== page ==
Social Prescribers connect people with non-medical support in the community, such as day centres, charities or community groups to improve their wellbeing and tackle social isolation. Social prescribers usually work in a GP surgery, health centre or community organisation.
What does a Social Prescriber do?
- Assess care and support needs, such as physical activities, learning new skills, making new friends or finding employment
- Find local support services such as community groups and charities for people to attend
- Refer people who need care and support into a range of local activities
- Review progress that people make
- There is an option to specialise in one area of care and support, for example supporting those with physical disabilities to be more physically active in the community.
- No formal qualifications are required, however, you will need to have some experience of working in social care and health or in a volunteering capacity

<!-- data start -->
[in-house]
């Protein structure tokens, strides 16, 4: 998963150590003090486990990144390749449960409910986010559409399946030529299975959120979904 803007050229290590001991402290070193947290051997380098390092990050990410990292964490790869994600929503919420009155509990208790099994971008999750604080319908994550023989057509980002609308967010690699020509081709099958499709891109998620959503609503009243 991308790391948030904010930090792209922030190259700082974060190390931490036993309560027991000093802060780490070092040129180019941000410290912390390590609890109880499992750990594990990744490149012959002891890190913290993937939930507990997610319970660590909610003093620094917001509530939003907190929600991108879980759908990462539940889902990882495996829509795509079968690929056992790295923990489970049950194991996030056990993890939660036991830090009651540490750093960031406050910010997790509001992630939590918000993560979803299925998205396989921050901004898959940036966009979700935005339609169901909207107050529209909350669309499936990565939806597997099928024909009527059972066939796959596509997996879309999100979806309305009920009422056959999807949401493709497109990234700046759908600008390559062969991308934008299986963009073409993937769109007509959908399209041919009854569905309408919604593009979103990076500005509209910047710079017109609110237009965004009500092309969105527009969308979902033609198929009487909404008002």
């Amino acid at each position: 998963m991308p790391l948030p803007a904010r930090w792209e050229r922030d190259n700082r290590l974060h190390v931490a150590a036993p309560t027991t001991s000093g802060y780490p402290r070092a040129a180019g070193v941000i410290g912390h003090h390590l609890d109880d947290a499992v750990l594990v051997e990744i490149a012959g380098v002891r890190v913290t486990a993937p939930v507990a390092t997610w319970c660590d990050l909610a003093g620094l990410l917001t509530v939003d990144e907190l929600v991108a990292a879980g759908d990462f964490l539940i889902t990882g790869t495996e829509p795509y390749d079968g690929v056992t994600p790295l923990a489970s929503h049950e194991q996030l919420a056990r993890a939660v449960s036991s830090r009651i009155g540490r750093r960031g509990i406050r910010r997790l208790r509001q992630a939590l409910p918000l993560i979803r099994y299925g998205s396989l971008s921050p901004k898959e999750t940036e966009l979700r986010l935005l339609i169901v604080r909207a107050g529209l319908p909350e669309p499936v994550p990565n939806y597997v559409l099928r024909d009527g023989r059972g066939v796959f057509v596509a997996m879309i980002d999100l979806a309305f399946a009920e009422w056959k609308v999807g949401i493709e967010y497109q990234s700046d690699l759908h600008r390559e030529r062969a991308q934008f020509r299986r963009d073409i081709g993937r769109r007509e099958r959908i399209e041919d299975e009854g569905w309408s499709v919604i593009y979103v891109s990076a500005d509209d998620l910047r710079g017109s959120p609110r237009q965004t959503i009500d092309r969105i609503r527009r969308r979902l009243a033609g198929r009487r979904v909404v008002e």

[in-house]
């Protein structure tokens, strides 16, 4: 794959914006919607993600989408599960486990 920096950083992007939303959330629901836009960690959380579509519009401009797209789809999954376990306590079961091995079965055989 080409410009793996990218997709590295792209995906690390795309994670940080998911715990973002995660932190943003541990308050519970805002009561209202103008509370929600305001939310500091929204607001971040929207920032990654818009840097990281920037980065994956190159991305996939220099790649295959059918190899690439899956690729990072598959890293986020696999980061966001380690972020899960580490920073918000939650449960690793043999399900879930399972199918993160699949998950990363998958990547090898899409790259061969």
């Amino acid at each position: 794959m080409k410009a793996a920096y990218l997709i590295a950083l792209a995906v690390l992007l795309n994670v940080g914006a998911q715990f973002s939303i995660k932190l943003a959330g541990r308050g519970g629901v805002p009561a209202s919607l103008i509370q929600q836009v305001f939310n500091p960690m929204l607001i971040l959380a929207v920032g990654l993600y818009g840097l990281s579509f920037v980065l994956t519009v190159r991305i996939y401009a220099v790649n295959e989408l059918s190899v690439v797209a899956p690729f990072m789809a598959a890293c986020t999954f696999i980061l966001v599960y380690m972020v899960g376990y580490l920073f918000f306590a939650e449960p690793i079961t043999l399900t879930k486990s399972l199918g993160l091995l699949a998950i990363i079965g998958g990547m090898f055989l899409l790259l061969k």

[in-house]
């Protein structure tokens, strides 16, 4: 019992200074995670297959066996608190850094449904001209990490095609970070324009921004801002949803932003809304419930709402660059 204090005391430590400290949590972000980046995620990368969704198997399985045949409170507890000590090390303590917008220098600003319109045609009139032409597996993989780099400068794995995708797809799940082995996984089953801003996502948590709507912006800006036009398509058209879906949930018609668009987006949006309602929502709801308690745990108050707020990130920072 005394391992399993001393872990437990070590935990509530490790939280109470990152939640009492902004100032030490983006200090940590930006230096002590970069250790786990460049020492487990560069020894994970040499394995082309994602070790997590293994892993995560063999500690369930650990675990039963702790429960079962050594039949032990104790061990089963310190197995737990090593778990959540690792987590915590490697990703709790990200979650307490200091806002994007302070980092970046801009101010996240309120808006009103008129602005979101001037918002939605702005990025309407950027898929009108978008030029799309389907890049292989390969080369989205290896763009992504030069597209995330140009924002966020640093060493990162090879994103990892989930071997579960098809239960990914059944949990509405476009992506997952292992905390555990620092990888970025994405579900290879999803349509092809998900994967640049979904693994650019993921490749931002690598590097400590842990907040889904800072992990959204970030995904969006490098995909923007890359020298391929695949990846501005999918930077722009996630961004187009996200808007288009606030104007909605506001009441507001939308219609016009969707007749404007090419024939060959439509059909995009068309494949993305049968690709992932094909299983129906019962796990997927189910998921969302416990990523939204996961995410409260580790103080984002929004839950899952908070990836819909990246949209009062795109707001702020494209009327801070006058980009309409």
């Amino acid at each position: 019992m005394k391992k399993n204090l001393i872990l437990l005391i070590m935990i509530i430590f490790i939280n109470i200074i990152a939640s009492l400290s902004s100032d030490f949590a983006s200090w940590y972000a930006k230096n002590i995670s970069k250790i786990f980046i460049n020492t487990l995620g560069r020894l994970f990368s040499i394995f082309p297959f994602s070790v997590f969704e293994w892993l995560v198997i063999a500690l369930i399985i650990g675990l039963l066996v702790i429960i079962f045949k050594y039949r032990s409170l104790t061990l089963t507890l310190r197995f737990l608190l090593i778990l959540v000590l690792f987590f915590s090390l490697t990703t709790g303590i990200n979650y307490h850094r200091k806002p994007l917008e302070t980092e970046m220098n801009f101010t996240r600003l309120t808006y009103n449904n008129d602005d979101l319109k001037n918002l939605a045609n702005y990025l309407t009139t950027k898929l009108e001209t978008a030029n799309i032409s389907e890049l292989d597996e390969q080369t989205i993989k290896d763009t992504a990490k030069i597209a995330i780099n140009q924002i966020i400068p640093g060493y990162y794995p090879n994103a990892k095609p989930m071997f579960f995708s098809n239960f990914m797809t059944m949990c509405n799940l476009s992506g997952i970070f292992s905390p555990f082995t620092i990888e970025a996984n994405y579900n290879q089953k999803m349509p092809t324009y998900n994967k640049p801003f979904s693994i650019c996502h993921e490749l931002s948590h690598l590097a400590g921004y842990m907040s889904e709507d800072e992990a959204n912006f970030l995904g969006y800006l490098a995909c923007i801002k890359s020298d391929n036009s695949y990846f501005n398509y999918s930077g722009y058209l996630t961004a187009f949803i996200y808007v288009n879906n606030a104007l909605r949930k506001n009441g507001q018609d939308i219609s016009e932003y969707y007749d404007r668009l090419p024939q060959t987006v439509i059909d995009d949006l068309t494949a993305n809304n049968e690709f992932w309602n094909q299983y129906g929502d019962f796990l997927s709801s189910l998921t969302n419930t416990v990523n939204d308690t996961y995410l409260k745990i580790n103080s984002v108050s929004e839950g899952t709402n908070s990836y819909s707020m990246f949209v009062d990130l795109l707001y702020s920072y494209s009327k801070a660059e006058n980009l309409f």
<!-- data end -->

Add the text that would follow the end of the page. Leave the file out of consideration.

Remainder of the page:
- Good knowledge of the local area is useful, including local social care and health services, community and volunteering groups
- Your employer might ask that you have qualifications showing good written and numeracy skills, for example, GCSE A-C qualifications in English and maths.
- Sometimes desirable is a social care qualification such as a Level 2 or 3 Diploma in Health and Social Care, or knowledge in a specific area of support such as employment, social isolation, mental health, housing or physical activity
- It’s important that you have the right values and behaviors to work in social care
Standard model of social prescribing
A standard model of social prescribing has been developed by NHS England in partnership with stakeholders, which shows the key elements that need to be in place for effective social prescribing: